- Door locks and garage doors can open automatically as your smartphone approaches.
- Auto alerts from your security system will immediately go to your smartphone, so you instantly know if there's a problem at home.
- Many devices also come with built-in web servers that allow you to access their information online.
These products are available at home improvement stores, electronics stores, from installation technicians or online. Before buying, check to see what technology is associated with the product. Products using the same technology should work together despite different manufacturers, but connecting an X10 and a Z-Wave product requires a bridging device, and often, extreme patience and some technical skills on your part.
In designing a smart home, you can do as much or as little home automation as you want. For starters, it may be best to think of tasks you already routinely do and then find a way to automate them.
You could begin with a lighting starter kit and add on security devices later. If you want to start with a more expansive system with many features, it's a good idea to carefully design how the home will work, particularly if rewiring or renovation will be required. In addition, you'll want to strategically place the nodes of the wireless networks so that they have a good routing range.
About 60 percent of homebuilders who have installed home automation devices hired professional help [source: Regan]. If you're looking for a technician, check if they have CEA-CompTIA certification. This certification is the result of a partnership between the Consumer Electronics Association (CEA) and the Computing Technology Industry Association (CompTIA), and it represents proficiency in installing, maintaining and troubleshooting any vendor's home networking equipment.
The cost of a smart home varies depending on how smart the home is. One builder estimates that his clients spend between $10,000 and $250,000 for sophisticated systems [source: McKay]. If you build the smart home gradually, starting with a basic lighting system, it might only be a few hundred dollars. A more sophisticated system will be tens of thousands of dollars, and elements of home theater systems raise the cost of a system about 50 percent [source: Gloede].
Is it worth the money? To learn more about the benefits of smart homes, go to the next page.
Smart Home Benefits
Smart homes may make life easier and more convenient. Who wouldn't love being able to control lighting, entertainment and temperature from their couch? Whether you're at work or on vacation, the smart home will alert you to what's going on, and security systems can be built to provide an immense amount of help in an emergency. For example, not only would a resident be woken with notification of a fire alarm, the smart home would also unlock doors, dial the fire department and light the path to safety.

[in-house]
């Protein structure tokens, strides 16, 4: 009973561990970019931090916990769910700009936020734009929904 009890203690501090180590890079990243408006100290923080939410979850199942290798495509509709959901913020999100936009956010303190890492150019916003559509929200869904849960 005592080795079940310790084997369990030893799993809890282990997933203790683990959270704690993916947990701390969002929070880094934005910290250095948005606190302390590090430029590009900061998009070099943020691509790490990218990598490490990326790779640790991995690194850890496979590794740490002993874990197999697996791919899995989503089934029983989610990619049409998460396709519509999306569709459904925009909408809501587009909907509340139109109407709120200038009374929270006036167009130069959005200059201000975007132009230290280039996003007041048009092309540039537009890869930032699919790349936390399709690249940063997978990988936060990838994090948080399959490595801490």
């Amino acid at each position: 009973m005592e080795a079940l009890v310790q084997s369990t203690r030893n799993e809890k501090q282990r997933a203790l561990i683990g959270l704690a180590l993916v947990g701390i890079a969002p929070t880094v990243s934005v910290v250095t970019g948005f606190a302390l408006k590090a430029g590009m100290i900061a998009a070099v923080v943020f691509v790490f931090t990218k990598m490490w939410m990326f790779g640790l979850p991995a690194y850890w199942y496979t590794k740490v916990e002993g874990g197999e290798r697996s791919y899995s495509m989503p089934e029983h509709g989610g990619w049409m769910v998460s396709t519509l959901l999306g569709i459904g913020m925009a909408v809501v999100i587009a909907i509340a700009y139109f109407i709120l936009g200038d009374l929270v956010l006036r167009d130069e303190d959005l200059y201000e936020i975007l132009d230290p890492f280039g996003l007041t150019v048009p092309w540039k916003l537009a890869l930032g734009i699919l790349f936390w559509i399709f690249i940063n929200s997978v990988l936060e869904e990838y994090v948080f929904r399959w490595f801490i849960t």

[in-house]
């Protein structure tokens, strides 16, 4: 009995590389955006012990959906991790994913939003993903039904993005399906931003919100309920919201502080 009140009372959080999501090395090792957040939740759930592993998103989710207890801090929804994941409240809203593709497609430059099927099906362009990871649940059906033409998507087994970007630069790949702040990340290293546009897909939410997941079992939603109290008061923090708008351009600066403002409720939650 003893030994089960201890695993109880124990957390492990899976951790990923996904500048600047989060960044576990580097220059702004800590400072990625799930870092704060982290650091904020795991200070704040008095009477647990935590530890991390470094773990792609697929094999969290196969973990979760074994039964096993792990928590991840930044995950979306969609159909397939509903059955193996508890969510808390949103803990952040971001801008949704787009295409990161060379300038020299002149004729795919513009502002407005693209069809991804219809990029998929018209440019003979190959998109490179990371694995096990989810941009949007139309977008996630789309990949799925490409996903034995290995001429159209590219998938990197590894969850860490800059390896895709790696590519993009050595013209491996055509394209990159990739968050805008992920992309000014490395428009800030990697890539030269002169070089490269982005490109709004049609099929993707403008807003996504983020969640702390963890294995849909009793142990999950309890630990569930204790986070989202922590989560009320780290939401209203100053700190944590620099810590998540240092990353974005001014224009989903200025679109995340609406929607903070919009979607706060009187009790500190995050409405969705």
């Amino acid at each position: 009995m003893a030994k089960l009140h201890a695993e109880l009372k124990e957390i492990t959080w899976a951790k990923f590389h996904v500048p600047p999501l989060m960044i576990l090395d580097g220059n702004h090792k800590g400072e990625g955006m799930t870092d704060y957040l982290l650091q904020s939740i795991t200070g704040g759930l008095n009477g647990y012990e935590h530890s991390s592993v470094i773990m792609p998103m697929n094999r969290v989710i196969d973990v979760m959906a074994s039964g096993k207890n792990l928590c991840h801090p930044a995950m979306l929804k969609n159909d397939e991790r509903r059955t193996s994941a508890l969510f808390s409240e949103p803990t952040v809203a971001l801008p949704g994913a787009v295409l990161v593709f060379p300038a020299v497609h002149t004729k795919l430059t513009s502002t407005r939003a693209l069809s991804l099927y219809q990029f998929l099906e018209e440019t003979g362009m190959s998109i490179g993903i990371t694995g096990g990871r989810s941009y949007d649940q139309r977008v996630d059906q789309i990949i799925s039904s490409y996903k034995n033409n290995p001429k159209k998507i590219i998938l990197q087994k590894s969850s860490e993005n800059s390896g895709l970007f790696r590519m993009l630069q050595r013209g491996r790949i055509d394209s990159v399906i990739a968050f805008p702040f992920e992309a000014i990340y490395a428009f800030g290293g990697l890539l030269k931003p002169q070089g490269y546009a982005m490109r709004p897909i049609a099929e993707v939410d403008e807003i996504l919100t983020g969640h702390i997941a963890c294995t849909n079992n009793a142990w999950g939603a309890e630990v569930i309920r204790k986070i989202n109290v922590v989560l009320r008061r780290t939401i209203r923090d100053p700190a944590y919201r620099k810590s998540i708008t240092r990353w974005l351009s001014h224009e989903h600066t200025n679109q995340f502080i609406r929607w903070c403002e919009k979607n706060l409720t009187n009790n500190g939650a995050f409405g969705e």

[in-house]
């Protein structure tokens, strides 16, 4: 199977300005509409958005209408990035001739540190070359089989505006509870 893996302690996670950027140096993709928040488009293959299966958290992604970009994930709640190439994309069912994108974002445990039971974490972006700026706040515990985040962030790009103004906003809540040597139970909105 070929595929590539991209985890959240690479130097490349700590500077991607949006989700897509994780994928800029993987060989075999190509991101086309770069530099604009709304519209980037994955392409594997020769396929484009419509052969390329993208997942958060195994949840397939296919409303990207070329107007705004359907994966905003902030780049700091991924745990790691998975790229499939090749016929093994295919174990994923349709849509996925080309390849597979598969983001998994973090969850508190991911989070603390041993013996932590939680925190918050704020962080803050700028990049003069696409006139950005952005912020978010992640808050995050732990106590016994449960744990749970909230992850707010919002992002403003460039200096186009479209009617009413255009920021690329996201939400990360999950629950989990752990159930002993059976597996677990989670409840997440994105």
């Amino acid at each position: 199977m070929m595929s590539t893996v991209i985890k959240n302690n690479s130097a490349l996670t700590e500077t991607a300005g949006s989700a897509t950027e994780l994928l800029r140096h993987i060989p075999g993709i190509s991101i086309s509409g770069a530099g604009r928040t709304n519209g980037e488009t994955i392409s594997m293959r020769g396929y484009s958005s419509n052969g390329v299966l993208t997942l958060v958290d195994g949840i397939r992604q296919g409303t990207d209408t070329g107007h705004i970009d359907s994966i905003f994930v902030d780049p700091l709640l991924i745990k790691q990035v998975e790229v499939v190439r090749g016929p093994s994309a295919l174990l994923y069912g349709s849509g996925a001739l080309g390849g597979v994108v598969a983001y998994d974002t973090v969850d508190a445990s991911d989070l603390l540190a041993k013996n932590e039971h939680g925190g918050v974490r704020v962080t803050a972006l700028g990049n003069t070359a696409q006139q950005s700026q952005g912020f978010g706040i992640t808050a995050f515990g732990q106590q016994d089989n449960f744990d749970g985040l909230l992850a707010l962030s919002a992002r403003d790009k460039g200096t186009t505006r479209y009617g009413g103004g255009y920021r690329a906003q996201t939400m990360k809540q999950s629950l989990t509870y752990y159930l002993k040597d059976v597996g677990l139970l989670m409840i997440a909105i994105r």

Here are a few more examples of cool smart home tricks:
- Light a path for nighttime bathroom trips.
- unlock your door automatically as you approach.
- Feed your pets on a schedule with a preset amount of food.
- Instantly create mood lighting for any occasion.
- Program your television so that your children can watch only at certain times.
- Warm the bedroom before you get out of bed so that it's nice and toasty when you get up.
- Turn on the coffee maker from bed.
Smart homes also provide some energy efficiency savings. Because systems like Z-Wave and ZigBee put some devices at a reduced level of functionality, they can go to sleep and wake up when commands are given. Electric bills go down when lights are automatically turned off in empty rooms, and rooms can be heated or cooled based on who's there at any given moment. One homeowner boasted that her heating bill was about one-third less than a same-sized normal home [source: Kassim]. Some devices can track how much energy each appliance is using and command power hogs to use less.
Smart home technology promises tremendous benefits for elderly people living alone. A smart home could notify the resident when it's time to take medicine, alert the hospital if the resident falls and track how much the resident is eating. If an elderly person is a little forgetful, the smart home could perform tasks such as shutting off the water before a tub overflow or turning off the oven if the cook had wandered away. One builder estimates that a system like this could cost $20,000, which is less expensive than a full-time nursing home [source: Venkatesh]. It also allows adult children who might live elsewhere to participate in the care of their aging parent. Easy-to-control automated systems would provide similar benefits to those with disabilities or a limited range of movement.
Smart homes look great on paper, but are they for everyone? On the next page, we'll look at some of the disadvantages of this technology.
Intelligent Products Galore
Home automation systems have struggled to find a mainstream audience, in part because they require a bit of technical savvy from their users. But these days, the fast proliferations of smartphones and tablets provide an easy way for even tech novices to communicate with home automation gadgets. And those gadgets are more numerous by the day.
The Nest thermostat comes with integrated WiFi so that you can control, schedule and monitor your home's temperatures, from the porch or from a taxi. Nest learns your behaviors and automatically adjusts its settings for maximum efficiency and comfort. It will tell you how much energy you're using, remind you to change your filters, and even alter its functions to account for the differences between, say, a heat pump or radiant heaters.
Philips' Hue lights offer some concert lighting effects right in your own home. Screw these LED bulbs into your regular fixtures, install the app to your phone or tablet, and then you can turn the lights on or off, brighten or dim them, or perhaps best of all, change the color. Then you can even program the lights to perform just about any combination of color and brightness, and control up to 50 lights on one bridge (which links the lights to your phone). The more lights you have the more fun it will be. But it will cost you -- a starter pack with three bulbs and a bridge goes for around $200.
On the next page you'll see even more nifty smart home products. With a bit of ingenuity on your part, you'll see that you can automate just about any electronics processes.